Appearance Matters

285- Appearance MattersPatients can benefit from services that address changes to physical appearance brought on by cancer treatment.

By Marianne Kelly

Breakthroughs in science and medical research are improving the outcome of many cancer treatments, and therapies to help manage side effects are making a real difference in quality of life for many patients. Despite these welcome advances, many patients who undergo treatments such as chemotherapy, radiation, and surgery continue to experience side effects that result in changes to their physical appearance, which can be unwelcome and emotionally devastating.

I am no stranger to the impact of cancer treatments that affect physical appearance. As a teenager I lost my sister, Frances Ann, to leukemia and saw firsthand how the visible signs of her treatment had an emotional impact. In 1976 cancer struck again when my four-year-old daughter was diagnosed with leukemia. Although my daughter recovered fully, I again saw how dramatically cancer and cancer treatments could alter a person’s appearance and self-esteem—as well as the impact on the entire family of seeing the person you love so outwardly ravaged by their experience. And then, more than a decade later, I was diagnosed with a brain tumor and suffered the physical and emotional trauma of brain surgery.

Throughout my and my family’s experience, I was aware of the lack of support and education available to address the majority of body-image issues that cancer patients experience. It was during my own journey with cancer that I became determined to make a difference. As I underwent many months of rehabilitation, I began to envision what it would mean for patients to have a team of experts assisting them with image-related issues during this devastating time. The more I considered the positive impact that this could have on patients’ emotional well-being, the more passionate I became about creating such a resource.

Having come through my own treatment and recovery supported by my wonderful family, and with my daughter as my greatest inspiration, I launched the first hospital-based Image Recovery Center® in 1993 with the goal of offering extensive educational resources related to appearance changes as well as hands-on services to address hair loss, skin and nail changes, post–breast surgery needs, and lymphedema needs in a hospital setting. In the years since, as we have grown and launched additional centers in hospitals around the country, I have continued to dedicate my life to researching ways to provide the safest products and services available to help survivors manage image-related concerns during treatment and beyond.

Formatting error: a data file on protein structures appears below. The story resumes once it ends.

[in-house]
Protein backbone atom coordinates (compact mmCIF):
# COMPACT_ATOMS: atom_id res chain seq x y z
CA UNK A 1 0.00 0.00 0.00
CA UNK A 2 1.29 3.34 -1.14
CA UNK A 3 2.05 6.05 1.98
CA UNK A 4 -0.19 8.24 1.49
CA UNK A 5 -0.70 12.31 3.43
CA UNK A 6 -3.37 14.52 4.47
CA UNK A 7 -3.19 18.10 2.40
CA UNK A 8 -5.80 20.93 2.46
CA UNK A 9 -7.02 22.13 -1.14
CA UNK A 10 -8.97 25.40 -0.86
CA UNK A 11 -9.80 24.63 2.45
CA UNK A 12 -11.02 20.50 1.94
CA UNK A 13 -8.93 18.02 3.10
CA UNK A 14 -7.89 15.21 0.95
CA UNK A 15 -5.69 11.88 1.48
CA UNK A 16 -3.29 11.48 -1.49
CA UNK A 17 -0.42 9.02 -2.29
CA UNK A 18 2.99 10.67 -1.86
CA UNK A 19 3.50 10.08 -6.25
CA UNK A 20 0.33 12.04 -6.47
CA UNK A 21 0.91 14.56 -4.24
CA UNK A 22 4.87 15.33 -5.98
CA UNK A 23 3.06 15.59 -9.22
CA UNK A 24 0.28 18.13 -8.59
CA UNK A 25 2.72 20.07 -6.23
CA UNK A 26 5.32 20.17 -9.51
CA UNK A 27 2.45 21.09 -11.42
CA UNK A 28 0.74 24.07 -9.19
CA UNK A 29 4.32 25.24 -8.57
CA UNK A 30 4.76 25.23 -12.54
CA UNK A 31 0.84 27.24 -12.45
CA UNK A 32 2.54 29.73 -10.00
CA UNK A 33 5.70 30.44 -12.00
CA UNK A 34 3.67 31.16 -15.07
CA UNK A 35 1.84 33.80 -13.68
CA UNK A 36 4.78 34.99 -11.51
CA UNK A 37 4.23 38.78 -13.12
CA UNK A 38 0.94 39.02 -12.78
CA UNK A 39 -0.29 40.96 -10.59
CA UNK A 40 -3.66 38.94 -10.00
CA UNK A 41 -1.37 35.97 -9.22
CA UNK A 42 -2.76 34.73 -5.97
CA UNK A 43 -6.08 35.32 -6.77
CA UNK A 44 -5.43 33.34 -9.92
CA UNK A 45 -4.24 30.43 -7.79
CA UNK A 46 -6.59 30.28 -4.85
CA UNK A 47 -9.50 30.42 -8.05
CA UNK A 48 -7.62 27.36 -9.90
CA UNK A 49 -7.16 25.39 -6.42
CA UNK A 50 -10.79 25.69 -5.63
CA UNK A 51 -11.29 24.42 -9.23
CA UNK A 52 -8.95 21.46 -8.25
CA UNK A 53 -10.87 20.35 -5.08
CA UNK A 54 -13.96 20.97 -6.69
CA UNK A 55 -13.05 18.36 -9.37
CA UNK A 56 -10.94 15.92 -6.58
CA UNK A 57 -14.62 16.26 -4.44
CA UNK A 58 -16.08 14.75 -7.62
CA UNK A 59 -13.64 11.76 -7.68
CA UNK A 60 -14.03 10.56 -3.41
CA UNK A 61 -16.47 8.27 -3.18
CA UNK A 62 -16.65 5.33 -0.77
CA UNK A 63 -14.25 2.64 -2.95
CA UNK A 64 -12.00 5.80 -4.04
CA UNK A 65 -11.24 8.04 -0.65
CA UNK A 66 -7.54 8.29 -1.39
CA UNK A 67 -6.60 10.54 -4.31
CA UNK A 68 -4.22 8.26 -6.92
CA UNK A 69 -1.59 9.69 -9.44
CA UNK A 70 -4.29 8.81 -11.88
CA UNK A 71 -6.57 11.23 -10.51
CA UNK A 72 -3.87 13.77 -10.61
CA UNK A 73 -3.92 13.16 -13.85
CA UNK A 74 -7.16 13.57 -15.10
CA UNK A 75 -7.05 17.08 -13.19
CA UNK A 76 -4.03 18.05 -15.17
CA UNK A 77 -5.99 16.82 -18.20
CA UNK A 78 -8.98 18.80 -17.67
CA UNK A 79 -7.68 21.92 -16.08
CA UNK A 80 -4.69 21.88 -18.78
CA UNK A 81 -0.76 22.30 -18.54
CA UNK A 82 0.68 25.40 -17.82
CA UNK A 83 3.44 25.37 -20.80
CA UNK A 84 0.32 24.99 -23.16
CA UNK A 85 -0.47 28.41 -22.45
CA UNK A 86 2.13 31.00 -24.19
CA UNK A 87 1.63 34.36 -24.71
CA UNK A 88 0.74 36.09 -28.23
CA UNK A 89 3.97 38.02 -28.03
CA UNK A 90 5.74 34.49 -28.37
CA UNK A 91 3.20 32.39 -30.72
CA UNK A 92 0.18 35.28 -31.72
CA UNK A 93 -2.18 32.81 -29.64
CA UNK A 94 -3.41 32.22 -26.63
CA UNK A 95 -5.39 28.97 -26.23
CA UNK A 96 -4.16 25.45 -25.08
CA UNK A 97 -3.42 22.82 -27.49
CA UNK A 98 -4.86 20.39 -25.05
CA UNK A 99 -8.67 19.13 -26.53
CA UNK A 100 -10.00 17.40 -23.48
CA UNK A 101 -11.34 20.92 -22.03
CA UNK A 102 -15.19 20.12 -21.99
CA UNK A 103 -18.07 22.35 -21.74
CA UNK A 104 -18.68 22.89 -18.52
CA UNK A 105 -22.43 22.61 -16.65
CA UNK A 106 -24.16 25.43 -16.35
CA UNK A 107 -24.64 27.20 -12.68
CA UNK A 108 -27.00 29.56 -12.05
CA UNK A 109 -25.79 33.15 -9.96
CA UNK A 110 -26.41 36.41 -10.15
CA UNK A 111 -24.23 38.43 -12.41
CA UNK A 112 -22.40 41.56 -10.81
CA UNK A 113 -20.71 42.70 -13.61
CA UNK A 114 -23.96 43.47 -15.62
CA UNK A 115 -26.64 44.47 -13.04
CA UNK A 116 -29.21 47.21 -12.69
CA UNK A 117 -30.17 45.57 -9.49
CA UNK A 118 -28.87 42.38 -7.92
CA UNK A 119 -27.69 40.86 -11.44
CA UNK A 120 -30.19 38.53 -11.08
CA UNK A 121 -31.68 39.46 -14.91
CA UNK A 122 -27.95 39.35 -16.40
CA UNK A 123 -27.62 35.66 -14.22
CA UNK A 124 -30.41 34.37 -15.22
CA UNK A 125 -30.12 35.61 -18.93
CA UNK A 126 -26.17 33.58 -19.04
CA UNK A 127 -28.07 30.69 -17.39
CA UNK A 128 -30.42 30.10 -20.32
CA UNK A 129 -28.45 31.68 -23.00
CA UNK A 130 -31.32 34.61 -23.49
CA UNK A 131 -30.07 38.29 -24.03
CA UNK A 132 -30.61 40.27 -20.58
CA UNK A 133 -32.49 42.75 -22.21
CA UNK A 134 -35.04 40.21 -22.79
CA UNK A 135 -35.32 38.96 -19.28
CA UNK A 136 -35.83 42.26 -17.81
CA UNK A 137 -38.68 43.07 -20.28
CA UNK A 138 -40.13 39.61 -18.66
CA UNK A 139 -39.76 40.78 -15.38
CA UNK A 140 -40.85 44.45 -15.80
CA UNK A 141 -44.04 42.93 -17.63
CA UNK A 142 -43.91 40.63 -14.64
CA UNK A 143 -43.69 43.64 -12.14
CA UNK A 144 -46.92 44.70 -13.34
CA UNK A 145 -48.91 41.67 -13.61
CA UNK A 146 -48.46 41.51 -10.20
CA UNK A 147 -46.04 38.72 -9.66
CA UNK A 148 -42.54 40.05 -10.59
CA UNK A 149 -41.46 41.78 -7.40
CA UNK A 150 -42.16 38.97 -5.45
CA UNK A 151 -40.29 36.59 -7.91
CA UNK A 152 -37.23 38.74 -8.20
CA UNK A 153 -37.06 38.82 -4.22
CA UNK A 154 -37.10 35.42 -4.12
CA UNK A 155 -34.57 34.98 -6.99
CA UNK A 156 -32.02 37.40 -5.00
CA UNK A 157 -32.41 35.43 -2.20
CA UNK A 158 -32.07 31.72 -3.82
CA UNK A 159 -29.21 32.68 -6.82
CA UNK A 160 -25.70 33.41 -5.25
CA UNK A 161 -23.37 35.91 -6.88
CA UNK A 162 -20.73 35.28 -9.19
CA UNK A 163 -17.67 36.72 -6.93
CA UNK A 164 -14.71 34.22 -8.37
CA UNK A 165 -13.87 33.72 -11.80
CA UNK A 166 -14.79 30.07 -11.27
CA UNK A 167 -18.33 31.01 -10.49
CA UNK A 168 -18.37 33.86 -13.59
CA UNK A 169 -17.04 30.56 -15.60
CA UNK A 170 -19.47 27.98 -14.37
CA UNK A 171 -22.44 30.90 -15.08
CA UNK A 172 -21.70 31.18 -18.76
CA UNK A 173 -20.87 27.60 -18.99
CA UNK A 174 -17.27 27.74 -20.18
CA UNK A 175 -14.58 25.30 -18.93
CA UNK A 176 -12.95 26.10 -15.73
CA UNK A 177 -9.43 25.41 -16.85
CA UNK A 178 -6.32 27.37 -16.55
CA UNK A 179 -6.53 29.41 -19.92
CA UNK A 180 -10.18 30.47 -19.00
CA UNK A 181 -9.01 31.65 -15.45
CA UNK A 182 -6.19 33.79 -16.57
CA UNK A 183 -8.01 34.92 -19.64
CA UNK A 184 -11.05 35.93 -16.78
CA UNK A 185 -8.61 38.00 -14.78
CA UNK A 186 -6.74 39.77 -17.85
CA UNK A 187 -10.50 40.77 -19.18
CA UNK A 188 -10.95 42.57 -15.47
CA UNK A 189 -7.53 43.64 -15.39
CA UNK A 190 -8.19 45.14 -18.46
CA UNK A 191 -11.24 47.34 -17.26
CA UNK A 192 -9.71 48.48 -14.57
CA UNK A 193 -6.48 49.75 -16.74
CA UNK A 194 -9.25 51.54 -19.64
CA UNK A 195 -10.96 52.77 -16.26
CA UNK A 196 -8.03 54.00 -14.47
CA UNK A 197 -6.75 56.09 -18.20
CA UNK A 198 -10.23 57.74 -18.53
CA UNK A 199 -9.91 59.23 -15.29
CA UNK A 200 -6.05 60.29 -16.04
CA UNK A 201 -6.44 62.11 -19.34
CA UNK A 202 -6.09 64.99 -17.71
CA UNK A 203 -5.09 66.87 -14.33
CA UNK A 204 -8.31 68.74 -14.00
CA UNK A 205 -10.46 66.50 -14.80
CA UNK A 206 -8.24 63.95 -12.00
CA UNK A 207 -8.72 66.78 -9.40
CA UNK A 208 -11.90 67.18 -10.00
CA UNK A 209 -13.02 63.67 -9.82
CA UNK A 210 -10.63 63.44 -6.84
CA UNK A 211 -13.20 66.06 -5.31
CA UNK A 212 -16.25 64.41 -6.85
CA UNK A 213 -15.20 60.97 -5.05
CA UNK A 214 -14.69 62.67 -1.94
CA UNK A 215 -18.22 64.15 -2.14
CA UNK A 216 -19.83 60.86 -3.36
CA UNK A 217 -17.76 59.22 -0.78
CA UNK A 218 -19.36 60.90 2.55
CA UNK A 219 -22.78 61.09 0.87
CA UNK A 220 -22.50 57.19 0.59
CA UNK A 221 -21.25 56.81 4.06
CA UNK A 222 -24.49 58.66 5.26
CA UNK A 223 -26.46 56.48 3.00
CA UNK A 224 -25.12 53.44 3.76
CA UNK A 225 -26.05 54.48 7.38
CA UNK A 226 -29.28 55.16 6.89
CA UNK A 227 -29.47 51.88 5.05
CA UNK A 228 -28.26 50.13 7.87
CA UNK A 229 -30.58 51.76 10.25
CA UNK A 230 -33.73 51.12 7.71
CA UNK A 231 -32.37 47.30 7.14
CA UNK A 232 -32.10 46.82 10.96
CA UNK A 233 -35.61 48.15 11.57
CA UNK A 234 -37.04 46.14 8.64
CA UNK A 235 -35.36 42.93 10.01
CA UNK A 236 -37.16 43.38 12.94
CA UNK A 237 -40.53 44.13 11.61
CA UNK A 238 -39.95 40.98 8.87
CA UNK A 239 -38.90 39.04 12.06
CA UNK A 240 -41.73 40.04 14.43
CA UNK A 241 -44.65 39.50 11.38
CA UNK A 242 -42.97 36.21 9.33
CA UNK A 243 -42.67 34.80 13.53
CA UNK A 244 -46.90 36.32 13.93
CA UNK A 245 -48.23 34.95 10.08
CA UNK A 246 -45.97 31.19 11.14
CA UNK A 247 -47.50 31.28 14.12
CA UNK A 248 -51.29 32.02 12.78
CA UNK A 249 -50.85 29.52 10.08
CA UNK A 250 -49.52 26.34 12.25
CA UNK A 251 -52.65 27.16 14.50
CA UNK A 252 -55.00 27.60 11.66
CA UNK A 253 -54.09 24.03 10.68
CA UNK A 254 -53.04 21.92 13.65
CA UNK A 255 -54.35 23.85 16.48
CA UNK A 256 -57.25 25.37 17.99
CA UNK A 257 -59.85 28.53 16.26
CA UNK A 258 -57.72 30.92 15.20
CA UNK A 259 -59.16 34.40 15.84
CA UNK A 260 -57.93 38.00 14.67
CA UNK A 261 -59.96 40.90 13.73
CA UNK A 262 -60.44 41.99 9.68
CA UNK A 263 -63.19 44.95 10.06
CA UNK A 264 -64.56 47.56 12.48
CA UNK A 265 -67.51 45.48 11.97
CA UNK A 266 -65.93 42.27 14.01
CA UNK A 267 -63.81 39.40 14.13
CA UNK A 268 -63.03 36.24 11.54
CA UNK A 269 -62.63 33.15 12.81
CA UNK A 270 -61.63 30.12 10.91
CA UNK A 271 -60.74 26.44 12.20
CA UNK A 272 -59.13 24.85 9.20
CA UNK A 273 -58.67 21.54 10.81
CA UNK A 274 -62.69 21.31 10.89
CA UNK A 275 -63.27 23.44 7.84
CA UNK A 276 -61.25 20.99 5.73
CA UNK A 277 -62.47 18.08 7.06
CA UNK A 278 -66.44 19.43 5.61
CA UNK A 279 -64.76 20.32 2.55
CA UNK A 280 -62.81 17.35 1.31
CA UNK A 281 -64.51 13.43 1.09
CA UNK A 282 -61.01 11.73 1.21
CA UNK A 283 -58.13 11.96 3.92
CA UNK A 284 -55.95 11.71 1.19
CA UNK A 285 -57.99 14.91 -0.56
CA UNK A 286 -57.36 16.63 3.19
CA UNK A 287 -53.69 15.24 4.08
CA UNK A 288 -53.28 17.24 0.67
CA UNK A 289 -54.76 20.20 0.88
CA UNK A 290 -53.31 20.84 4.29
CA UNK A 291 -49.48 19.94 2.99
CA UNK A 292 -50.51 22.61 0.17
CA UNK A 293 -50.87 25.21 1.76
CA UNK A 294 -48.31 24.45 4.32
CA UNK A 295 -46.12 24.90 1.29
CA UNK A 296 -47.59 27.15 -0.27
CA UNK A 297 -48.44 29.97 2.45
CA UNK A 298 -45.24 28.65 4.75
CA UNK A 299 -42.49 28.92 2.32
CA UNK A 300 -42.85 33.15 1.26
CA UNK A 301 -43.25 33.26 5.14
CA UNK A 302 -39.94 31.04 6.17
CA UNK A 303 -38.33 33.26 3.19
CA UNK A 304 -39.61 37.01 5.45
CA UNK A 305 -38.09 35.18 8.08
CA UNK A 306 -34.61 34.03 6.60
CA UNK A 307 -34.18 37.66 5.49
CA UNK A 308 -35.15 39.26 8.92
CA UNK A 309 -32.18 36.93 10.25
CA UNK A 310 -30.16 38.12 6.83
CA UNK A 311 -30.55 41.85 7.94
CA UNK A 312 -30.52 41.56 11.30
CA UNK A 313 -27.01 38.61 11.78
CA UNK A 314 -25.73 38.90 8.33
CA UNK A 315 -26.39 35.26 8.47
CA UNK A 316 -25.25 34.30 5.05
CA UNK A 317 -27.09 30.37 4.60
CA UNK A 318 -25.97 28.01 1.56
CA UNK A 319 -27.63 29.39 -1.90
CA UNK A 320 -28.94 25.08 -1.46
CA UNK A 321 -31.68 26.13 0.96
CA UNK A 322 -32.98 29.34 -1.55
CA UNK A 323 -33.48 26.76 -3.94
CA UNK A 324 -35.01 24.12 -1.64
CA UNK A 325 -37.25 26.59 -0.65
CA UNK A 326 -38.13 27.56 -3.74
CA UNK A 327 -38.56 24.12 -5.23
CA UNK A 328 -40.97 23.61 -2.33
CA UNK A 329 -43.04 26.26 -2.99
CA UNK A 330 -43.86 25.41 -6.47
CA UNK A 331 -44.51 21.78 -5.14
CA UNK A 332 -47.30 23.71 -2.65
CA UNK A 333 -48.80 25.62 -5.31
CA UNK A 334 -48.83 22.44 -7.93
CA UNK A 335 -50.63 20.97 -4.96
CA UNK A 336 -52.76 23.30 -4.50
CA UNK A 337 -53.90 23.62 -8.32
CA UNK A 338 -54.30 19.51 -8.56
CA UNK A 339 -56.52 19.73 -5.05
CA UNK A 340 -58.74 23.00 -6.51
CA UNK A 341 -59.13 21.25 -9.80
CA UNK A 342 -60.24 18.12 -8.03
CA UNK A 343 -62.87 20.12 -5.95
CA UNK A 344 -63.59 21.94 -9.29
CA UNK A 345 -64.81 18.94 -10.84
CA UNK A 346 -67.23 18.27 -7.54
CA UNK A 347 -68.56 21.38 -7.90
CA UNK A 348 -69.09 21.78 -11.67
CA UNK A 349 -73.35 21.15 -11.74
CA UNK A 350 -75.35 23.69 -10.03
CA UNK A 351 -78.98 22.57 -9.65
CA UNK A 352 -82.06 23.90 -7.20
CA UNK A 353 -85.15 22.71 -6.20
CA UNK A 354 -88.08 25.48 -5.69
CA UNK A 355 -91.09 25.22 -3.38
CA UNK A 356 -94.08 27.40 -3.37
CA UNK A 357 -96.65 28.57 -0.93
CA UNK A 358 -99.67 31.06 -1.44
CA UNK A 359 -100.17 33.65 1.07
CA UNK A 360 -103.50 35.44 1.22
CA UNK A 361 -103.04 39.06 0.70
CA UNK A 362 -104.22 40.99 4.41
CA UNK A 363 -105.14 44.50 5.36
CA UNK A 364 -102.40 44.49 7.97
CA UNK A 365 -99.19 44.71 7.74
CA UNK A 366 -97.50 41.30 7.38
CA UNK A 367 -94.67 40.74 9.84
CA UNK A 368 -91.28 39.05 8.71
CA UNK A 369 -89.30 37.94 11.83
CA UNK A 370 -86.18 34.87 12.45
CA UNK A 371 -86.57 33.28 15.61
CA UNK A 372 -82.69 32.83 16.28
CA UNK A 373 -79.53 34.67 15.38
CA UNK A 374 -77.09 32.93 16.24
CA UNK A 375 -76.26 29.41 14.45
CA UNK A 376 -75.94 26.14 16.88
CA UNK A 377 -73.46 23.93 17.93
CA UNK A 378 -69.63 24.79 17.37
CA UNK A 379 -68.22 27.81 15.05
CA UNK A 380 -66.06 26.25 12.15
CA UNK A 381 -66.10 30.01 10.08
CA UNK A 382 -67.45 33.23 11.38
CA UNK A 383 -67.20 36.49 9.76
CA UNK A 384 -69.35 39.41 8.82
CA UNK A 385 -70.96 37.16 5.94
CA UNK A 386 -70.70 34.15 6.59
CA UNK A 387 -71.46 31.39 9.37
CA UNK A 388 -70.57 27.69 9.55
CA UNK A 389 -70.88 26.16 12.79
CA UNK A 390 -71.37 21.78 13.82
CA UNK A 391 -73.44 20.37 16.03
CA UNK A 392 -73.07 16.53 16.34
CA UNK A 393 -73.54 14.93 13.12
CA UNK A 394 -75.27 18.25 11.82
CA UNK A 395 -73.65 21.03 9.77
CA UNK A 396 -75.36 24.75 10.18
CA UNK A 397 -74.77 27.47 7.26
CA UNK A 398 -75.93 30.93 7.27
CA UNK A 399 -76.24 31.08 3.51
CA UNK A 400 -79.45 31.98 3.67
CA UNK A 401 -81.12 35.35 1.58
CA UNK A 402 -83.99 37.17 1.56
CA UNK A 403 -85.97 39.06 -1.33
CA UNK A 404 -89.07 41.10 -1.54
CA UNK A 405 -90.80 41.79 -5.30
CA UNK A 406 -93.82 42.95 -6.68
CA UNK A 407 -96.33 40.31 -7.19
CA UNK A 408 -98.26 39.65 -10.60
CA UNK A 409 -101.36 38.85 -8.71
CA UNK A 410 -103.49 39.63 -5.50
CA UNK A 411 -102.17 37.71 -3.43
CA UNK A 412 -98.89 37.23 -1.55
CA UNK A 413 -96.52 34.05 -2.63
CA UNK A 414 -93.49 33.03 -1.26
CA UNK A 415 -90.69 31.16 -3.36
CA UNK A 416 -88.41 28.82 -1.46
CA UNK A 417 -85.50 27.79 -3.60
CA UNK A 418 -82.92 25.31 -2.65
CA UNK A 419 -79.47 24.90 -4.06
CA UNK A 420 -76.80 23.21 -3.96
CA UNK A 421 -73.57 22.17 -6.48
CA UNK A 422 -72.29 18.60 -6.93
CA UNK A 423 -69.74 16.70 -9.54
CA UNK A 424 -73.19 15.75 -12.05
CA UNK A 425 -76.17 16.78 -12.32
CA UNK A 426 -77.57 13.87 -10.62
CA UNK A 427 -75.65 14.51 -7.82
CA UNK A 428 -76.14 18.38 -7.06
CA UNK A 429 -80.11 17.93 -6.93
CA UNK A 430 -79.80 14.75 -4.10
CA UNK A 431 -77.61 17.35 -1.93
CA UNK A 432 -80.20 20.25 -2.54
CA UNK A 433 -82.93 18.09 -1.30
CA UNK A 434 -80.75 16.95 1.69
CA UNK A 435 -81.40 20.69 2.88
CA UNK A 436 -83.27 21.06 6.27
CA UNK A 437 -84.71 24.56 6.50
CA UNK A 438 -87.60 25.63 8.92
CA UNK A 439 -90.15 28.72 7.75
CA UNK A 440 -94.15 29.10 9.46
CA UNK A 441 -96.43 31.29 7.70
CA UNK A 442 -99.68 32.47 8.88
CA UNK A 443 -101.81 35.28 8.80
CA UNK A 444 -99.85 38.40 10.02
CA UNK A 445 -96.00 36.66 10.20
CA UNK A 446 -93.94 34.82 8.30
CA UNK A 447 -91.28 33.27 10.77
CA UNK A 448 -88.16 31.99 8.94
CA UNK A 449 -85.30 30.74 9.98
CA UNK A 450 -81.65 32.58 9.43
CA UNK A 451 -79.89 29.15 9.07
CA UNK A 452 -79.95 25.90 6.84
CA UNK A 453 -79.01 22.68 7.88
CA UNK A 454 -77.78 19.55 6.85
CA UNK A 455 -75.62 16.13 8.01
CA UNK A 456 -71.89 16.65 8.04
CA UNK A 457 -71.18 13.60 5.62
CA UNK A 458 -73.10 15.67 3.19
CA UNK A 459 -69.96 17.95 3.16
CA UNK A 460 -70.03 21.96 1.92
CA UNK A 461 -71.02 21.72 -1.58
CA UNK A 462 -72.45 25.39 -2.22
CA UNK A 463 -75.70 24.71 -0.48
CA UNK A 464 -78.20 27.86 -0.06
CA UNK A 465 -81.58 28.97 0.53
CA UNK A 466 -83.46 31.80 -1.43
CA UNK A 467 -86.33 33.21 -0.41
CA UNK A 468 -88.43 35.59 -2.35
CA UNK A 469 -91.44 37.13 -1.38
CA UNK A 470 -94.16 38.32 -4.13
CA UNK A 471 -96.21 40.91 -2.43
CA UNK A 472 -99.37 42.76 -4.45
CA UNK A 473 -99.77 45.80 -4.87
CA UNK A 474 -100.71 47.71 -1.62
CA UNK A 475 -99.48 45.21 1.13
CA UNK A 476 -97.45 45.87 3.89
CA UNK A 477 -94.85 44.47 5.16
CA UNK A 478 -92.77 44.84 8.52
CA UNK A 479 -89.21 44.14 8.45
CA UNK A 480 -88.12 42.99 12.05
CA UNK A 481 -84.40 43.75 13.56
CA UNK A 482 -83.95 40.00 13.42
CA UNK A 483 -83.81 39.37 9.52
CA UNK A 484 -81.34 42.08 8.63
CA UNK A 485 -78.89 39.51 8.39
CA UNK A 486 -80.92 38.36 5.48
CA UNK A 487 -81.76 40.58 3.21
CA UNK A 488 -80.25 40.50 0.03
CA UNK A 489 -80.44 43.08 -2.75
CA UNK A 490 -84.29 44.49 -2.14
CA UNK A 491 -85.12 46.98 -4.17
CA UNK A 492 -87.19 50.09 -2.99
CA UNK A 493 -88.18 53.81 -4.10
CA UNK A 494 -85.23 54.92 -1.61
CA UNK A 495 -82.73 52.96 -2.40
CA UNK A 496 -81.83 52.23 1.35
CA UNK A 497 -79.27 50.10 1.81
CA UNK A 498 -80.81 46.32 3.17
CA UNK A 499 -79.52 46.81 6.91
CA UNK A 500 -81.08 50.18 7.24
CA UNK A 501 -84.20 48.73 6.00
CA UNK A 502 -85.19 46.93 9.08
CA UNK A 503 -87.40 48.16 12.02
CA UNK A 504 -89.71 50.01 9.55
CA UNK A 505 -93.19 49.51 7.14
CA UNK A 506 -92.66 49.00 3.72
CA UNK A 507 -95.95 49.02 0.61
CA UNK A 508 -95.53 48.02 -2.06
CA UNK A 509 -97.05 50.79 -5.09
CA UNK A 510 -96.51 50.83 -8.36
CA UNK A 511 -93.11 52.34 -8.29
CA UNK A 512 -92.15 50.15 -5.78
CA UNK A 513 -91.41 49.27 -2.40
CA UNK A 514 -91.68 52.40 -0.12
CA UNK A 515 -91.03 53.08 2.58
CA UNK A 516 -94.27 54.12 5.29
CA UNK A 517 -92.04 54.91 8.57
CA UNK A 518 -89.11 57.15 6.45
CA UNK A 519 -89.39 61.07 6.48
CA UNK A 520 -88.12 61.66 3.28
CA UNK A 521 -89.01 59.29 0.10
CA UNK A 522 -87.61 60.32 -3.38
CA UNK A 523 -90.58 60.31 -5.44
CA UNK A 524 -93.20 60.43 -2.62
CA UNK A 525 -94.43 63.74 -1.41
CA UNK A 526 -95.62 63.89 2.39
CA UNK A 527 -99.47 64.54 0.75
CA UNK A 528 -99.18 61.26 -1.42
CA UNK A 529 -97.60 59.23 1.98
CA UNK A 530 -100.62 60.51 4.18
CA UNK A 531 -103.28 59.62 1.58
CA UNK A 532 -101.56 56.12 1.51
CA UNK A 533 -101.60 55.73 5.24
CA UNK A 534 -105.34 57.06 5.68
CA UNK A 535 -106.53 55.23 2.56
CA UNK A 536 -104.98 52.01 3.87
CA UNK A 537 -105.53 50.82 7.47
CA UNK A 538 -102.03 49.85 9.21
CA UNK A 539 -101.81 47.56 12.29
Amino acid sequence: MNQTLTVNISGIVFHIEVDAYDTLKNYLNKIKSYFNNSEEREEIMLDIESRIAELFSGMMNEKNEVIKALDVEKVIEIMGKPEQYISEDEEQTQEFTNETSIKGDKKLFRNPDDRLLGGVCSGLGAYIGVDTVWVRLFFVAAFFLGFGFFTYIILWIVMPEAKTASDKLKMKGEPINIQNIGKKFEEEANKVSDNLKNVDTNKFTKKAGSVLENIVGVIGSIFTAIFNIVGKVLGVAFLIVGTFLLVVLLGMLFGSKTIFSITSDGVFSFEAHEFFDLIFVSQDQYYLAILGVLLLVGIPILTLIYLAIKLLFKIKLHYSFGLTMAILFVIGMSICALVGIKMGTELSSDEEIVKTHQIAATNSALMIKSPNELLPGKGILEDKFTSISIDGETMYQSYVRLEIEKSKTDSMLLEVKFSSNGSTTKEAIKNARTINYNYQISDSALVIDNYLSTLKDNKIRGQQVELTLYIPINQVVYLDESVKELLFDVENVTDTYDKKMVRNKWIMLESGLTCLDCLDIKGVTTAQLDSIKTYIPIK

Though we have seen firsthand the positive impact of our services, it has been gratifying to also see an increase in recent years in research detailing the psychology of appearance and the impact on overall well-being, as well as the recognition that appearance plays a role in how we judge others and ourselves.1 As appearance and body-image research continues, we hope that more patients will benefit from care that acknowledges the role that appearance can play in maintaining well-being.

There is no doubt that the physical changes that can result from cancer treatment are significant, ranging from hair loss (including eyebrows and eyelashes) to skin changes to imbalance in body shape due to surgery. Services that address these changes, including education in the application of healthy skin care and makeup products and properly fitted prostheses and intimate apparel, can make a real difference in the way a patient feels about her appearance and her overall sense of well-being. I feel so honored to have played a role in offering these services to patients, who in my view are truly courageous heroes. Nothing feels better to me than to witness the transformation they experience as they shed the despair and the depression brought on by appearance-related issues and are able to again embrace courage, hope, and a positive attitude.

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Marianne Kelly is a certified image consultant with specialized training in makeup application, color analysis, and wardrobe planning; a licensed professional hair designer certified in clinical cosmetology; and a certified mastectomy fitter. She is an expert in self-esteem rehabilitation through image enhancement and has been recognized for her expertise by the American Hospital Association. She is a past recipient of the Governor’s Award for Healthcare Volunteerism in Maryland and the J.C. Penney Golden Rule Award, and she has served as a board member of the Children’s Cancer Foundation. Marianne is currently a member of the Johns Hopkins Hospital Pediatric Oncology Friends organization and is often asked by medical facilities and organizations to speak on the appearance-related needs of cancer patients. In 2013 Image Recovery Centers celebrated 20 years of serving cancer patients.

1. Rumsey R. The psychology of appearance: Why health psychologists should “do looks.” The European Health Psychologist. 2008; 10: 46-50.